Polish is a western Slavic language of the Indo-European language family much like Czech, Slovak and Sorbian. These languages belong to the same language branch and have the advantage of being mutually intelligible. Polish is the second most spoken Slavic language in the world after Russian and the 6th most important language in the European Union, just after Spanish in fifth. This language has also been exported abroad to countries like the USA, Germany or even the UK, primarily by the exodus of Jewish refugees during the Second World War, then again during the 2000s with the influx of workers from Eastern Europe attracted by the European countries in economic boom, such as Ireland, coined “the Celtic Tiger” at the time.

              Unlike its Eastern Slavic neighbours, Russia, Ukraine or Belarus, Poland uses the Latin alphabet introduced in the 10th century with the arrival of Christianity. Many terms used today have Latin origins, such as “dom” that comes from the Latin “domus” which means “house” or “nowvey” which comes from the Latin “novus” which means “new”. Loanwords from Latin in Polish are mostly religious or scientific. From the late 19th century, with Germanisation policies and then the communist occupation of the country (during which learning Russian was mandatory), the Polish language was under German and Russian influence, the effects of which can still be seen today.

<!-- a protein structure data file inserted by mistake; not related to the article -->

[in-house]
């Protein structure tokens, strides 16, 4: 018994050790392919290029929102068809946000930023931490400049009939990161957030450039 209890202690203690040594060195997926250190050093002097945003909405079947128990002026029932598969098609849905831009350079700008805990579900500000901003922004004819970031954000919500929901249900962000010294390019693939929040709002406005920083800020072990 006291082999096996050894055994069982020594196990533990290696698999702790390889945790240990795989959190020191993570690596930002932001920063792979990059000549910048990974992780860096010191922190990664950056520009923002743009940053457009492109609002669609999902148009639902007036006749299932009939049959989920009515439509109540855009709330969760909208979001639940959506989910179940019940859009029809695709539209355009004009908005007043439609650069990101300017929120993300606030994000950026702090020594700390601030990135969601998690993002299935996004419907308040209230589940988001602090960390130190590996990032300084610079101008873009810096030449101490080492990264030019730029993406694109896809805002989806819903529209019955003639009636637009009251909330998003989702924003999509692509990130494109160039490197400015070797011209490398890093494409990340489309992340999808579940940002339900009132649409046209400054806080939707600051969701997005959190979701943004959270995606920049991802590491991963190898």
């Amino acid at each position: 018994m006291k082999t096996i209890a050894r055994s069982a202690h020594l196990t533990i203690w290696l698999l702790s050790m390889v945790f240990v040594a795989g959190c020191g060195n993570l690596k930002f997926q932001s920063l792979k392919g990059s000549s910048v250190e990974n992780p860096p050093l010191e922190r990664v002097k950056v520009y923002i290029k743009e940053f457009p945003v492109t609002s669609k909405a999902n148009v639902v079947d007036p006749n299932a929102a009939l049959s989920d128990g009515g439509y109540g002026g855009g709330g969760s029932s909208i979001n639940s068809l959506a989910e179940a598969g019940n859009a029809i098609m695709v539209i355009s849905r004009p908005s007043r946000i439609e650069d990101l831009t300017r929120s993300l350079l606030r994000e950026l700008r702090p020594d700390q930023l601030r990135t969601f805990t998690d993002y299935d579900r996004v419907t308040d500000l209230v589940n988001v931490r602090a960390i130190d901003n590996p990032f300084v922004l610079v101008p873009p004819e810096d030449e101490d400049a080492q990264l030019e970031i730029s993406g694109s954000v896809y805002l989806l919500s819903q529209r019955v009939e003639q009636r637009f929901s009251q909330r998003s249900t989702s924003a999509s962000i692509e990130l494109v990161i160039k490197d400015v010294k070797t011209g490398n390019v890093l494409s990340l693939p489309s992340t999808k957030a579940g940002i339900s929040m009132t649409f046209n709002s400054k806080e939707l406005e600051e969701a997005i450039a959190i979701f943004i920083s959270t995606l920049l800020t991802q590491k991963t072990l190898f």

A diacritic Latin alphabet

Regarding Polish, the writer Gustave Flaubert stated “it is clever raillery to say: Russian and Polish are not spoken, they are sneezed”, referring to the difficulty of speaking these languages for foreigners . We will have a specific look at these difficulties. The writing of the Polish alphabet contains some additions to the Latin alphabet that we know:

  • Diacratic marks (Ą ą Ę ę) : this small tail underneath the vowel is called “ogonek” in Polish and marks nasal vowels which do not exist in any other Slavic language.
  • The acute accent, also on consonants unlike in French and Italian (Ć ć Ń ń Ó ó Ś ś Ź ź).
  • The slash (Ł) which represents a labio-velar, spirant consonant and corresponds to the phoneme /w/.
  • Over dot (Ż ż) which represents the sound /ʐ/.
  • Digraphs (ch, cz, dz, dź, dż, rz, sz) that are the joining of two characters to form a single grapheme and are difficult to pronounce for the uninitiated.
  • The letters q, v and x do not feature in the Polish alphabet, they are only used in lendwords from other languages.

Another difficulty comes from the presence of 7 grammatical cases (nominative, genitive, dative, accusative, vocative, instrumental and locative) which, to the dismay of foreign learners, allow for one word to have multiple declensions.

Considered one of the most homogenous languages in Europe, Polish has very few dialects, the three main dialects are: Lesser Polish that is spoken in Kraków, the South of the country and the Lesser Poland Voivodeship; Greater Polish, spoken in the central Western region of Poland and lastly Masovian from Warsaw and the Masovian Voivodeship. There is also Silesian, a form of Lesser Polish that has undergone heavy Germanic influence.

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